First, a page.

After five years and thousands of zebrafish breeding experiments, Mary C. Mullins, PhD, associate professor of cell and developmental biology at the University of Pennsylvania School of Medicine and colleagues have published a description of dozens of mutations that will help determine the earliest steps in vertebrate development, which take the spherical embryo to a complex creature.
These discoveries are described in a pair of papers in the June Developmental Cell and are featured on the cover of that issue. In time, these discoveries may help researchers understand human sterility and fertility problems, as well as what causes certain birth defects.
Molecular control of the step-by-step process of how the zebrafish body unfolds relies to some extent on maternally driven processes. These depend on proteins derived only from the egg, which are critical to embryonic development prior to the activation of the new embryo’s own genome. In vertebrates, maternal gene products direct such essential processes as fertilization; the first cellular divisions of the embryo; and the head-to-tail arrangement of developing cells. The genes also control morphogenetic movement, the migration of cells to form the three-dimensional structure of the embryo.
In 1998 the Mullins lab embarked on a large-scale maternal-effect mutant screen, not previously performed in a vertebrate animal model. In addition to the 68 maternal mutations, through inbreeding studies, they also discovered five paternally derived mutations. Daniel S. Wagner, PhD, and Roland Dosch, PhD, both postdoctoral fellows in the Mullins lab, spent five-plus years each on this intensive research project.
“These maternal processes are well-studied in invertebrates, but not vertebrates,” says Mullins. “Genetic screens have been extremely powerful in identifying key genes and understanding the processes involved.” This collection of mutants provides the first molecular analysis of maternal control of embryonic development in vertebrates.
The process is time-consuming, yet has been worth the wait. Mullins uses a process in which genes are mutated at random with a chemical mutagen to determine what genes are required for a particular process of interest. This is opposed to reverse genetics, where there’s a particular gene of interest, which is then knocked out to determine its function. The mother—who is the mutant—is bred with a male non-mutant. “All of her progeny are affected because the father doesn’t provide any mutant genes,” explains Mullins. “It’s the mother who’s providing what’s in the egg.” The Mullins group can ultimately identify the genes because the almost-completed zebrafish genome sequence is available in public databases.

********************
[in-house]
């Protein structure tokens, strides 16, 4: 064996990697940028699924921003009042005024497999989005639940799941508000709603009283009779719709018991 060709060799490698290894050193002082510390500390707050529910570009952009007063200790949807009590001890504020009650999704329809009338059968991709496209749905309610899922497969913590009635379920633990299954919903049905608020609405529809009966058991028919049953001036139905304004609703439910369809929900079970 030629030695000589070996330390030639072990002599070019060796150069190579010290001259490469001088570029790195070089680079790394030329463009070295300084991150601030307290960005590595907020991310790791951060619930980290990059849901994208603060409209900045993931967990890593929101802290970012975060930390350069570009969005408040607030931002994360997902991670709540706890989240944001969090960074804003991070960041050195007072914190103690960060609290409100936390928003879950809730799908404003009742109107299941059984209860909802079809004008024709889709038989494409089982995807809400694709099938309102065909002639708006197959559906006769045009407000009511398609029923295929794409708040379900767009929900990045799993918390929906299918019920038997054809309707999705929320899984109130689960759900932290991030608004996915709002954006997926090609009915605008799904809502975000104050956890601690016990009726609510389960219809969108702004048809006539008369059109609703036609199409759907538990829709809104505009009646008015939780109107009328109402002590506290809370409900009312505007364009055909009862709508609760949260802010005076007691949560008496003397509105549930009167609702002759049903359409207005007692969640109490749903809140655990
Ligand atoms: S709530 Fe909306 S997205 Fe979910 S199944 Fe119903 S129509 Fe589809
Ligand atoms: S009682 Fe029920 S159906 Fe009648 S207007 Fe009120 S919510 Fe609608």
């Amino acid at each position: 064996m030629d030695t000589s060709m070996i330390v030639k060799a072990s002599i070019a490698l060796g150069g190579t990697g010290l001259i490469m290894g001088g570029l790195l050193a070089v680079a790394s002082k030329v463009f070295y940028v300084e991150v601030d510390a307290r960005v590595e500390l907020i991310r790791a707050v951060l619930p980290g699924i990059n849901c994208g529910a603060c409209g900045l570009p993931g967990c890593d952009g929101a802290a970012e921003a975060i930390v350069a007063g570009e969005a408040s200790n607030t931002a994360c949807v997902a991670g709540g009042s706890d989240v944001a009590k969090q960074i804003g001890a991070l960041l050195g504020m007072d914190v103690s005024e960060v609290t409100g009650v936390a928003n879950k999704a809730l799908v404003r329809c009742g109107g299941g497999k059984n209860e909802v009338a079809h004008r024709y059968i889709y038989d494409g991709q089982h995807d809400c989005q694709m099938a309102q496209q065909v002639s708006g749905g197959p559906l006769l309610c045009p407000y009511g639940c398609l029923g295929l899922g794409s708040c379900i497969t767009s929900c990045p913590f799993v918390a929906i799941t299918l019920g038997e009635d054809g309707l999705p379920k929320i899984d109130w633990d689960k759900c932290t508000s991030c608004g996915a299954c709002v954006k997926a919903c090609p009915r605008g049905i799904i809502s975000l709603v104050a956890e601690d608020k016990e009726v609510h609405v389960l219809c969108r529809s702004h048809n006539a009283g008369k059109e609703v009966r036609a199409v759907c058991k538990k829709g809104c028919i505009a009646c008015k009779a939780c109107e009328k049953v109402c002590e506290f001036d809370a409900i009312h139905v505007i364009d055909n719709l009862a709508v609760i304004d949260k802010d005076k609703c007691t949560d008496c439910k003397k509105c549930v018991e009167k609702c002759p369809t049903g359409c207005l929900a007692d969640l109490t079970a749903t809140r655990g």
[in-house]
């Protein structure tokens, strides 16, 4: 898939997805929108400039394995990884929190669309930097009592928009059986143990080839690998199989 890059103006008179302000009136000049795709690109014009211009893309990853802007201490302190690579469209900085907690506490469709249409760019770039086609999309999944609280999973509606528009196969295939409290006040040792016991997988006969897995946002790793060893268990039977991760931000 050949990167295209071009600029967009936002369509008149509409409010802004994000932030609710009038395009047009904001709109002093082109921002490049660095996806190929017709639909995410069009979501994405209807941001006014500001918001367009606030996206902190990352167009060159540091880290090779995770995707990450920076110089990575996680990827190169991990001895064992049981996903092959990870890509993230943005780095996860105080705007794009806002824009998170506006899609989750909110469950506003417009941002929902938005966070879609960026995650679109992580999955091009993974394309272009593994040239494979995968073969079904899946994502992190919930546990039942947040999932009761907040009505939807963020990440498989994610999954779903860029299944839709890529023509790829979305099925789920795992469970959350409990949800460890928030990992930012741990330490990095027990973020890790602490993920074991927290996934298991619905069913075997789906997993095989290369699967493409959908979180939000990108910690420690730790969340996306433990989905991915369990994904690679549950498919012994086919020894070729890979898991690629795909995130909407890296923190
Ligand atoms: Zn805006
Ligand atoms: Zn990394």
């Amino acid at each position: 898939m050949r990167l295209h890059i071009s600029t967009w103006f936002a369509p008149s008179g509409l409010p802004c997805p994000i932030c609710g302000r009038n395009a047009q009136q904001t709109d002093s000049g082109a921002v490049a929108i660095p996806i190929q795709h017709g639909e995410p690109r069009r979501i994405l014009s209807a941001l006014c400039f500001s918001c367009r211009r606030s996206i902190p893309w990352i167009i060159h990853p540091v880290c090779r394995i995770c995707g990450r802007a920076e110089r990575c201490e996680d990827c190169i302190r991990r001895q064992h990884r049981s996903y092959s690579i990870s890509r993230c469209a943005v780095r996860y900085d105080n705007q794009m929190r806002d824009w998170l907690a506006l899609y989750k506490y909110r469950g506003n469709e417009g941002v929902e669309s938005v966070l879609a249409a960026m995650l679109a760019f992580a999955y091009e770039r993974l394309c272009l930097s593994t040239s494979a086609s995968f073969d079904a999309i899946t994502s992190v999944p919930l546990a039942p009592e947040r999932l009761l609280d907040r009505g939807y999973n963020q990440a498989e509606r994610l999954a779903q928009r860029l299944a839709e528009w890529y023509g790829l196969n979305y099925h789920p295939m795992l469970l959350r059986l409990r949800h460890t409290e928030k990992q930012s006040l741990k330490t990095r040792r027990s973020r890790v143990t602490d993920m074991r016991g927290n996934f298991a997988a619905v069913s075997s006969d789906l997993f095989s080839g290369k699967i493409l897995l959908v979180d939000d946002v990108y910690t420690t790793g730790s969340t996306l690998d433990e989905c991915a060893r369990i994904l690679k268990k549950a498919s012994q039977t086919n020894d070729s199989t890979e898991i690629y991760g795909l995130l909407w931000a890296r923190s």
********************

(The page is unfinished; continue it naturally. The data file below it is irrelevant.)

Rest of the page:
The first paper describes 21 maternal-effect mutants from the earliest stages of embryonic development, when it is literally only hours old. These mutants – some dubbed over easy, soufflé, sunny side up, jumpstart, and buckyball – include such basic processes as the first embryonic cellular divisions and the initial head-to-tail arrangement of cells.
In addition to mutants that affect basic patterning, or assembly, of embryonic tissue the researchers describe in the second paper some “totally unexpected” mutants from one-day-old embryos, explains Mullins.One was a morphogenesis mutant called pollywog. (Top; click on thumbnail image to view full-size photos). This gene is involved in orchestrating the ultimately three-dimensional character of the head. “We end up with flat-headed fish,” says Mullins. “The head is just spread out on the yolk and it doesn’t elevate to look like the normal three-dimensional structure.” The group surmises that this is a cell movement defect. Another mutant, dubbed pug, affected the embryonic body plan. (Bottom images). Embryos from pug mutant mothers have no pectoral fins – the first limbs of zebrafish that form – and narrow-set eyes, as well as defects in the midbrain and cerebellum.
Because the process that Mullins used to obtain her mutants involved three generations before she could test for a mutant mother, she didn’t know how frequently such mutant moms would be produced or be able to breed. “That was the big risk of doing the screen, a priori, you don’t know what you’re going to get,” says Mullins. “Now we feel we have this little gold mine.”
Penn researchers Keith A. Mintzer, Greg Runke, and Anthony P. Wiemelt were also co-authors on the papers. This work was funded in part by the National Institutes of Health, the March of Dimes Birth Defects Foundation, and the American Cancer Society.